Rise of Olympia is a fast-paced casual strategy game with a great Greek theme
Slowly but surely, a sense of originality is creeping into Facebook gaming. A few years ago, a game like Rise of Olympia would’ve been nothing more than a Travian clone. Instead, Hoolai has made a game that takes the old Travian formula and radically simplifies it down into something more digestible and RPG-like. In Rise of Olympia, you ally with one of the three Greek gods vying for the throne of Olympus, build a city, and wage war against other players. There are also story missions that let your army battle NPC foes.
Which deity you ally with has a more far-reaching effect on your game than is typical for faction alignment in casual strategy games. You can choose to ally with Zeus, Poseidon, or Hades at the start of the game. Each deity gives a stat bonus, as you might expect, but also gives you a different themed map background and a special type of unit unique to that deity. Each custom map is full of unique animations, like underground waves and a giant swimming turtle for Poseidon’s map. Along with animated touches to the buildings you erect, this helps give the game a memorable look.
The types of buildings you erect in Rise of Olympia are pretty similar to the basic building types you erect in Travian clones, but there’s fewer of them and the upgrade process is streamlined. You have your main administrative building for deploying your armies, a tavern for recruiting heroes to command your troops, and a barracks for training soldiers. All of this costs gold, but the game lets you begin with a vast stockpile of wealth and encourages you to manufacture tons of troops. You earn gold over time through taxes and can increase your earnings by seizing control of new territories.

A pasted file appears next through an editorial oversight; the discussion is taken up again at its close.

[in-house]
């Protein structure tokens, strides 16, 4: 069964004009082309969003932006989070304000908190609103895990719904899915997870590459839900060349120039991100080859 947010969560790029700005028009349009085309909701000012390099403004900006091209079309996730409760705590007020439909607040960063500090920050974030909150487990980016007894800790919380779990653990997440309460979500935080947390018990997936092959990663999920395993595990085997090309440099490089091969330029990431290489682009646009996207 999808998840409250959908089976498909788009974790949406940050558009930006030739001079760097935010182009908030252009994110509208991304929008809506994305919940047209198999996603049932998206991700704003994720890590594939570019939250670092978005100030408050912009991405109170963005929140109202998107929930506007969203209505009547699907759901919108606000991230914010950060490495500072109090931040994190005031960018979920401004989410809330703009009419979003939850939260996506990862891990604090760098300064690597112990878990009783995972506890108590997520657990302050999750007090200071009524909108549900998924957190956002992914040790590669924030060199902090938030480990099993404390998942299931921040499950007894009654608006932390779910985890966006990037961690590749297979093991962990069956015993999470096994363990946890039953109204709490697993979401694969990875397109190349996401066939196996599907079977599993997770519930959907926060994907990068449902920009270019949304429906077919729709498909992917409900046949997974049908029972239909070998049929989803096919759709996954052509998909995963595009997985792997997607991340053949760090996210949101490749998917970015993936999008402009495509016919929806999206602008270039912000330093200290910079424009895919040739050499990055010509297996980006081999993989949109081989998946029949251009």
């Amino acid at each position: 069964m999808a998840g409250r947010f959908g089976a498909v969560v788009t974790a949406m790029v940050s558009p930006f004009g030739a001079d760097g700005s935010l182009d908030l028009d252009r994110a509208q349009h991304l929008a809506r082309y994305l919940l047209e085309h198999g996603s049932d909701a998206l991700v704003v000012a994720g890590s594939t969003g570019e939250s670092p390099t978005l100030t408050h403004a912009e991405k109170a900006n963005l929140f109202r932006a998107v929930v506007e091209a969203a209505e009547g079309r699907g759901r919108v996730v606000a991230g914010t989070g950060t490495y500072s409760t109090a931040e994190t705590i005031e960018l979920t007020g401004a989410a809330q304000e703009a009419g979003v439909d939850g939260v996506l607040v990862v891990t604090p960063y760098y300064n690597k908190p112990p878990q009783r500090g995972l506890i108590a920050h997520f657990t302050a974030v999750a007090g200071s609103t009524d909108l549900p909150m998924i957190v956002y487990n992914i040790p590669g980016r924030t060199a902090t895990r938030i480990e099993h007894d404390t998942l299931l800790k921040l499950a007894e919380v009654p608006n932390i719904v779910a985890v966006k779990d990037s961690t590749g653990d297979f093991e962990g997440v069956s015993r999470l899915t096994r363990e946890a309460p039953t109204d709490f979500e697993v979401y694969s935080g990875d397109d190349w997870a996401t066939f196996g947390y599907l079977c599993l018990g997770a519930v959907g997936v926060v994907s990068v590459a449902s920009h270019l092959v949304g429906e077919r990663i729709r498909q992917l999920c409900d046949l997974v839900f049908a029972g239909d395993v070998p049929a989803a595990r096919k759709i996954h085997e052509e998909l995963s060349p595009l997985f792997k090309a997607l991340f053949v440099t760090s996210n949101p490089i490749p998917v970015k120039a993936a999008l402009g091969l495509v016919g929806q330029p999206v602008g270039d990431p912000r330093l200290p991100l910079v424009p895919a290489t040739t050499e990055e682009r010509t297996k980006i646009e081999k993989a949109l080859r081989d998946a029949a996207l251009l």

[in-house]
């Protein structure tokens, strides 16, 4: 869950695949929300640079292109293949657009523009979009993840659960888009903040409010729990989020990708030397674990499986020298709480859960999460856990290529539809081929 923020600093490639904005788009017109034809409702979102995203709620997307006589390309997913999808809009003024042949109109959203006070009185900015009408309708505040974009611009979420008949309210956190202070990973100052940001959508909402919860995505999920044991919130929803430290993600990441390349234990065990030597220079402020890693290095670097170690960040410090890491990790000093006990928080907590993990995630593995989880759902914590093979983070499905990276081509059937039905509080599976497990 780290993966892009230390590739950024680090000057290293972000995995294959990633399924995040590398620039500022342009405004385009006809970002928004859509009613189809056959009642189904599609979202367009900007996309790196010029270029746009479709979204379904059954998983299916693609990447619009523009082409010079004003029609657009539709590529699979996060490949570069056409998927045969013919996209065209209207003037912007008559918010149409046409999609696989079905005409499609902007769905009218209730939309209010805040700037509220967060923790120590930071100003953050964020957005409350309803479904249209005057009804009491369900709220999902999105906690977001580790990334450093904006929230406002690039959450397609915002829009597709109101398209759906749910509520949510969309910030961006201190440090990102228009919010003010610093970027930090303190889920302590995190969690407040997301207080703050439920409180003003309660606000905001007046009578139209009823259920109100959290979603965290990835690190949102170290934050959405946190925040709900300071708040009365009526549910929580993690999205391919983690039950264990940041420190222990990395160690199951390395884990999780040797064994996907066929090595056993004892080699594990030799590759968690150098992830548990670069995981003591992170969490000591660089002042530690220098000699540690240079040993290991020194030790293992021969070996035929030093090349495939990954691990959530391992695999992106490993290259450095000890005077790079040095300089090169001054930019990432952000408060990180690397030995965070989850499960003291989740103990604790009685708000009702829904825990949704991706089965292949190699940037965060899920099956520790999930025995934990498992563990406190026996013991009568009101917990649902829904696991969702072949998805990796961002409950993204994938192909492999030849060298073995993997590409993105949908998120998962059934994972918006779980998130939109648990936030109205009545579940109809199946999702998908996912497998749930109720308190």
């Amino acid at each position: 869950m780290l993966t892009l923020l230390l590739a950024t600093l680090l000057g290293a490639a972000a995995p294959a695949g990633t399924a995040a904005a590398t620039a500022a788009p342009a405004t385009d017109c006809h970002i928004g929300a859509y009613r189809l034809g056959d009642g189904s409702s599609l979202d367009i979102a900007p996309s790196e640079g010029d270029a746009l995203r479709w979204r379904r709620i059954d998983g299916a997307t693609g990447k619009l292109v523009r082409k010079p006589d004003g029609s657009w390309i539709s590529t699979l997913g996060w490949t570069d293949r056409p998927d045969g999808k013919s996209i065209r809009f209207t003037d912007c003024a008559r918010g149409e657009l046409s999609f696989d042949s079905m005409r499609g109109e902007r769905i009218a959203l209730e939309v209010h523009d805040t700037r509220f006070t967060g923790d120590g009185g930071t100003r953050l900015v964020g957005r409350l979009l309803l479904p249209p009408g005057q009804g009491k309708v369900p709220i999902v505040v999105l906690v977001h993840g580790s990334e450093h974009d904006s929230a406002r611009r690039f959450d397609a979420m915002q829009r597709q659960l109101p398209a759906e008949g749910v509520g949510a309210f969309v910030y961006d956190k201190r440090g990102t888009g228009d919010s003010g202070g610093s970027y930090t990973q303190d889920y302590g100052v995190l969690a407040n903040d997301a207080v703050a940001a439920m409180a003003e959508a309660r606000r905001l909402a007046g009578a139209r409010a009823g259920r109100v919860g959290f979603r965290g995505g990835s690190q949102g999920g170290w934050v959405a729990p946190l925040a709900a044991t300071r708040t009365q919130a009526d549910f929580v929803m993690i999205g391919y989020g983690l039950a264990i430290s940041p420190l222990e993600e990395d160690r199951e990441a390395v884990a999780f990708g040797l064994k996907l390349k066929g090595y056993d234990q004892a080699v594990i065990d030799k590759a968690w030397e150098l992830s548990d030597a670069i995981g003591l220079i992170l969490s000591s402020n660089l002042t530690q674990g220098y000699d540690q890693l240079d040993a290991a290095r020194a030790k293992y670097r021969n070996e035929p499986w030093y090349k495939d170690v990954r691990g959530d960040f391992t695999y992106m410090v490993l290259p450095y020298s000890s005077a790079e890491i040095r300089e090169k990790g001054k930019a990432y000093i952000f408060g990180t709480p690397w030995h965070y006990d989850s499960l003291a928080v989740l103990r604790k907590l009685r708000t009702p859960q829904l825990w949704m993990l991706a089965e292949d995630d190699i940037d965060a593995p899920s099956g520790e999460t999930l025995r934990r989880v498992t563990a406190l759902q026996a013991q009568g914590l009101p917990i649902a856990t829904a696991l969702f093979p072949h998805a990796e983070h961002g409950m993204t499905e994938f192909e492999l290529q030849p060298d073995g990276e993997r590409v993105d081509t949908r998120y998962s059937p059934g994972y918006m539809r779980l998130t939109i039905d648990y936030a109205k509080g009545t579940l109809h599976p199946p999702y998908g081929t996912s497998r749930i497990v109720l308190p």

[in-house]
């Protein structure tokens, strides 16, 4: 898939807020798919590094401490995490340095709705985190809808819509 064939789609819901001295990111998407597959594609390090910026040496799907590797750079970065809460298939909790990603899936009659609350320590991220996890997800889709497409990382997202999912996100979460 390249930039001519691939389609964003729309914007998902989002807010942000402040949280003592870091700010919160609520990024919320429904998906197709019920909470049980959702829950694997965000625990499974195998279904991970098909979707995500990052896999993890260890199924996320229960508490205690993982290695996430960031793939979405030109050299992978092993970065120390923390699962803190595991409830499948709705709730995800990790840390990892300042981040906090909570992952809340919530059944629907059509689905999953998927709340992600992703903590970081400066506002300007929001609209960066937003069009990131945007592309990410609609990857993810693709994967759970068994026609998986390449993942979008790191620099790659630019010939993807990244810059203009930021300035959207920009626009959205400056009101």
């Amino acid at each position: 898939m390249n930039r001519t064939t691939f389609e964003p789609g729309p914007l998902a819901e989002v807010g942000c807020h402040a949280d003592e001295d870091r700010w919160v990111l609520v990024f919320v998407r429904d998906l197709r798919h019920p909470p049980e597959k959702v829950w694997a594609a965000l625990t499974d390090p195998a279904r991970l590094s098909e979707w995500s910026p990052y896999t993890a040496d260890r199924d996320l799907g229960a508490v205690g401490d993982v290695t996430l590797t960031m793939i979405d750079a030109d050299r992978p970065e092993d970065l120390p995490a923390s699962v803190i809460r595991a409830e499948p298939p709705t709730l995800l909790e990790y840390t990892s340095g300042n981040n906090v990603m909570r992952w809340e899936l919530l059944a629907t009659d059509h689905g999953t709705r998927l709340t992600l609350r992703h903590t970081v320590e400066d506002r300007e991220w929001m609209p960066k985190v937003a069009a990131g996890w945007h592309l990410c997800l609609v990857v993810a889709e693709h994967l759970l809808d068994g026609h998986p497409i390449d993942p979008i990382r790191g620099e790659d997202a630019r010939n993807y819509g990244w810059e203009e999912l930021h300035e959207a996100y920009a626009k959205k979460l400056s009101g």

This is the player-versus-player aspect of Rise of Olympia. To seize new territory, you equip a hero with the best equipment you can acquire or upgrade, give him a force of troops, and send him into the territory of another randomly-chosen player of the same level. To take over a player’s army, you need to be able to overpower the force that player has left to defend his or her city. You can use an item called the spyglass to get an idea of the opponent’s strength, but outcomes of fights are hard to predict unless your opponent’s hero is massively more powerful than yours.
Story missions are basically the same as fights to seize territory, but involve battles against NPC forces instead. It’s the battles for expansion that really feel like the heart of Rise of Olympia, though, and are definitely the game’s most memorable feature. What’s nice is that Rise of Olympia lets you dive into this part of the game very soon after the game’s beginning, instead of forcing you to erect dozens of buildings first. Fans of casual strategy should definitely give Rise of Olympia a look, since it delivers the genre’s trademark game mechanic in a very quick and satisfying fashion.